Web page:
We closed our street for the first time to become a ‘play street’ on car-free day. Our street slopes steeply up from the South Circular up to Blythe Hill Fields in SE6. We’re a friendly community, linked by many close relationships, inter-dependencies and common culture. We’ve had Big Lunches and street parties, and we share babysitting, gardening tips, bulk food deliveries and the occasional bottle of wine. Not the whole street, however, is actually able to share a common culture, neither do we all know each other. The lower end of the street suffers from far worse air quality than those of us at the top do. I was loaned a plumelab ‘flow’ air quality monitor a few years ago, and indeed, Blythe Hill Field’s air is as clean as an alpine pasture. Who’d have thought it? Strolling down the same street, however, you near the A205 and the air quality worsens to become the steaming, bumper-to-bumper lung-clogger we all know and…er..use. For car-free day I was adamant that we close the whole street, from car-fume-alley up to alpine pastures: it’s environmental justice in action. I held in my mind, also, the tragic story of Ella Kissi-Debrah, who died of asthma, very possibly caused by air pollution, not 1km away. She lived on the South Circular when she died and while the link between her death and local air quality hasn’t yet been proved, she is already ‘the face of air-pollution poison’. As a parent, this story makes me shudder with horror and vicarious pain.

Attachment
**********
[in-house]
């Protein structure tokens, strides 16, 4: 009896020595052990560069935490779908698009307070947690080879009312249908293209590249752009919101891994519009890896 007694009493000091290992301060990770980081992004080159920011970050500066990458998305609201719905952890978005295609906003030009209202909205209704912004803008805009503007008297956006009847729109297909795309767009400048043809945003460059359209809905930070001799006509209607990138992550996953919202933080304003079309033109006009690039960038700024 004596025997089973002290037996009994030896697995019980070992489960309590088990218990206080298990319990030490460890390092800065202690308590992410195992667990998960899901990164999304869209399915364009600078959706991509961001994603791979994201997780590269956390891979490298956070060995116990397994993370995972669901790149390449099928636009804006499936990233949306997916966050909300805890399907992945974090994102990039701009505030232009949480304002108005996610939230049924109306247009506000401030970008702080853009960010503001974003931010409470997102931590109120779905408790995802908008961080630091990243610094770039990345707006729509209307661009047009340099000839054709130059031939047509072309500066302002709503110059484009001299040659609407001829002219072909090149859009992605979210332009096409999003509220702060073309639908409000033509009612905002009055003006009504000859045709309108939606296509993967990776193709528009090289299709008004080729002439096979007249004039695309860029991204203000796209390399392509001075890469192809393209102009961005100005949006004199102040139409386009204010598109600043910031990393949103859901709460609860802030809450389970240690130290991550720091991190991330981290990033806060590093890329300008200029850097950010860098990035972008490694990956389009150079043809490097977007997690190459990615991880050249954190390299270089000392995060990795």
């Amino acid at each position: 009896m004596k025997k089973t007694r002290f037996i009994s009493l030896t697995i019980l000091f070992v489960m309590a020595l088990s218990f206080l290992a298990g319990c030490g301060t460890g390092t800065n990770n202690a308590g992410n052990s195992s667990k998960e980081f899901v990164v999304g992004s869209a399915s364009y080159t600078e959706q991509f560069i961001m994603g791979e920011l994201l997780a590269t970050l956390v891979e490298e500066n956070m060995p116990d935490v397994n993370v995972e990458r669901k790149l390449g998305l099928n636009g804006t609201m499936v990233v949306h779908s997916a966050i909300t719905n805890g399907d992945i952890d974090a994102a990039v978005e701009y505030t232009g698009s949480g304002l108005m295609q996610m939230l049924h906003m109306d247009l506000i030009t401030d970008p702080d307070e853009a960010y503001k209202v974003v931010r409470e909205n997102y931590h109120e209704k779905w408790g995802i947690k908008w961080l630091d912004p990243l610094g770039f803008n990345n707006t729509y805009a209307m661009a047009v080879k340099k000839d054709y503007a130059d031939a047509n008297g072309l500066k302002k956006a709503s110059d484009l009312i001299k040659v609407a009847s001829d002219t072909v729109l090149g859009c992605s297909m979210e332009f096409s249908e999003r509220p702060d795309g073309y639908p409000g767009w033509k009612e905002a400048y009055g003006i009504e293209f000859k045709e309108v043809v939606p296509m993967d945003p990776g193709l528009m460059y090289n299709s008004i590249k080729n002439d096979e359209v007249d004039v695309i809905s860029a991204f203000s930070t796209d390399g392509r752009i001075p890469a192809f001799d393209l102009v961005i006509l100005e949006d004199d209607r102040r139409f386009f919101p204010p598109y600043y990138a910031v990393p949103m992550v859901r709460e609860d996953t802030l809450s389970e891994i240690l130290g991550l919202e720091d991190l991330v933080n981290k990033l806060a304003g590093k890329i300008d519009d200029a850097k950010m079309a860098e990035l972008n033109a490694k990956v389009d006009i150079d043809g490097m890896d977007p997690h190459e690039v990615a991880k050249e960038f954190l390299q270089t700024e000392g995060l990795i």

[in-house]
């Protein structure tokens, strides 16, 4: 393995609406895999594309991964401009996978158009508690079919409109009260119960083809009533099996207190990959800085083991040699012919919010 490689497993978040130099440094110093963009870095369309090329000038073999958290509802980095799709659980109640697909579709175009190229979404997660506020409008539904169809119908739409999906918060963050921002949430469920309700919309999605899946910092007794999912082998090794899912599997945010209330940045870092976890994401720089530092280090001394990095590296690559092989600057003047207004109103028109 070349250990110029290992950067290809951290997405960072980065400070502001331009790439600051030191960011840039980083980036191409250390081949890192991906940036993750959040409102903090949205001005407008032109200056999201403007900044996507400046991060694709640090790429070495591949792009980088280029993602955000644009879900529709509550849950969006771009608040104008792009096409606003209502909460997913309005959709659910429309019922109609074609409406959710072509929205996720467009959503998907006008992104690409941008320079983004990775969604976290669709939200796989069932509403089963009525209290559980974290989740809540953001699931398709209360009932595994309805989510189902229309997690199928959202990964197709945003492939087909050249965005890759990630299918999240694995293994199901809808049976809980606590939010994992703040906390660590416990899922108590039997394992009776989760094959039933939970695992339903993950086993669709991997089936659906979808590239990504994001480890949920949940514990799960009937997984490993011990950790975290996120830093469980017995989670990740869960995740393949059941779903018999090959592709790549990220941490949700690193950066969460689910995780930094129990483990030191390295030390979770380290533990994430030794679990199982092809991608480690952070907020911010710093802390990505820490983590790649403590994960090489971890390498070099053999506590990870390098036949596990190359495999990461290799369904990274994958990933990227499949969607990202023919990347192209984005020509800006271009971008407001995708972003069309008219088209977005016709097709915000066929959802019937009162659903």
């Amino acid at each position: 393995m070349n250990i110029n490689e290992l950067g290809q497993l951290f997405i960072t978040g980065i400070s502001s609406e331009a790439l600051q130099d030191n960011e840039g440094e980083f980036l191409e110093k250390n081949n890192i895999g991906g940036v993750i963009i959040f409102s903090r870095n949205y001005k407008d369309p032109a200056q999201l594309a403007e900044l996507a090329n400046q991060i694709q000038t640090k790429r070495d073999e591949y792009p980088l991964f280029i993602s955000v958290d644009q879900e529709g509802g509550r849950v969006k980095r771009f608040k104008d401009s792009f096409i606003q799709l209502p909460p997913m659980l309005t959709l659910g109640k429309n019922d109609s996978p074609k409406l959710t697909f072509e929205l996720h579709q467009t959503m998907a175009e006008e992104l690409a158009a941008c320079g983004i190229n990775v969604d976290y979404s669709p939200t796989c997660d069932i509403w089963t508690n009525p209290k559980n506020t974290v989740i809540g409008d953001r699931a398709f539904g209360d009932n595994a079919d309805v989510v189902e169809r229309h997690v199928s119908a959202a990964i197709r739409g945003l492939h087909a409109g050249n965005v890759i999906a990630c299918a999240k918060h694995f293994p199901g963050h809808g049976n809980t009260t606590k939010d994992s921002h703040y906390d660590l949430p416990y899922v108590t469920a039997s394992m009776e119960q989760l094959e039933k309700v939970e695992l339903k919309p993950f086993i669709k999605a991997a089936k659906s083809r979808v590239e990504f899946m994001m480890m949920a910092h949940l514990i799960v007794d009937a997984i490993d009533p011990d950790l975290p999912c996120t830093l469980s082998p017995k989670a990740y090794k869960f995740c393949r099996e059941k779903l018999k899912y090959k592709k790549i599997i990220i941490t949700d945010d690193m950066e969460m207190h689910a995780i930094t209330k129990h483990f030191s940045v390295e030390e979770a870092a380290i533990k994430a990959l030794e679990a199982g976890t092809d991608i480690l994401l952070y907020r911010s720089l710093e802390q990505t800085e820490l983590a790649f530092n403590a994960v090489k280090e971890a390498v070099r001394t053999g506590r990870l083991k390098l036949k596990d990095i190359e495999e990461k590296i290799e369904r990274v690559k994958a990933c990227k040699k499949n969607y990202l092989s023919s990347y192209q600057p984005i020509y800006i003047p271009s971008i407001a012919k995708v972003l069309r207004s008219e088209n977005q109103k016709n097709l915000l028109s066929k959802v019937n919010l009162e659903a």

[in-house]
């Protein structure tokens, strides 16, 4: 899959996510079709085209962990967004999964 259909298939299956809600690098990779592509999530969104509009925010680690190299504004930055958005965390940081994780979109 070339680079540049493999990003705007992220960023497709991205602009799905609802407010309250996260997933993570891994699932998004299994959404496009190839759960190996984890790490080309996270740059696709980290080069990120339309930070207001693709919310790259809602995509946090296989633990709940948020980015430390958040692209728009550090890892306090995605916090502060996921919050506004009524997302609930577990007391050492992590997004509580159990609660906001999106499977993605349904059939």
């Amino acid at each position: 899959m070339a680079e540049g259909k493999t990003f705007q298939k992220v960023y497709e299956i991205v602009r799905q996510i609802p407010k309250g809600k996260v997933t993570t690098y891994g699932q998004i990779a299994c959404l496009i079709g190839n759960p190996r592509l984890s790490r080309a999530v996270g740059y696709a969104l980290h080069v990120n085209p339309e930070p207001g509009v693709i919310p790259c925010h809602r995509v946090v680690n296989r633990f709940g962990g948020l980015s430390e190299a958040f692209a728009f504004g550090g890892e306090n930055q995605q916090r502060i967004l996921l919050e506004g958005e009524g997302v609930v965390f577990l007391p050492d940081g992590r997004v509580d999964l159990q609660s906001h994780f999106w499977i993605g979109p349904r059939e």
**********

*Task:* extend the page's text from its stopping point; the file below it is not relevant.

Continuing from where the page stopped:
A large amount of London’s air pollution is caused by cars, although some is caused by tiny particles blowing over in the wind from European industrial areas: something we can do nothing about. We complain, but ultimately we have excellent public transport in London, and Lewisham’s car ownership is the 13th lowest in London at just under 50%. However, a report by the ONS quoted recently that although car ownership is slowly going down, and cars are generally more fuel efficient, overall traffic volume and miles driven is still climbing. In 2018 drivers of all motor vehicles between them clocked up 328 billion miles on the road, up from 255 billion in 1990, that’s nearly a 30% increase over 30 years. Motor vehicles account for around a 5th of the UK’s total carbon emissions. So who’s doing the driving? And why is the air so filthy in some places and not others? Is this the new normal?
So, on our South London street, with carbon emissions, toxic air and a child dead of asthma in my mind I was quite motivated to take advantage of car-free day and council support to try and experiment with a ‘new-new normal’. I jumped through the hoops: I risk assessed; consulted with neighbours (all of them); made special arrangements for the mobility challenged; answered emails from anxious people; designed three different leaflets; printed 90 copies of two of them; arranged for their distribution; filled in an extensive council road-closure application form….car-free day had been months in onerous preparation. My thanks to my neighbours who collaborated, I did not do it alone.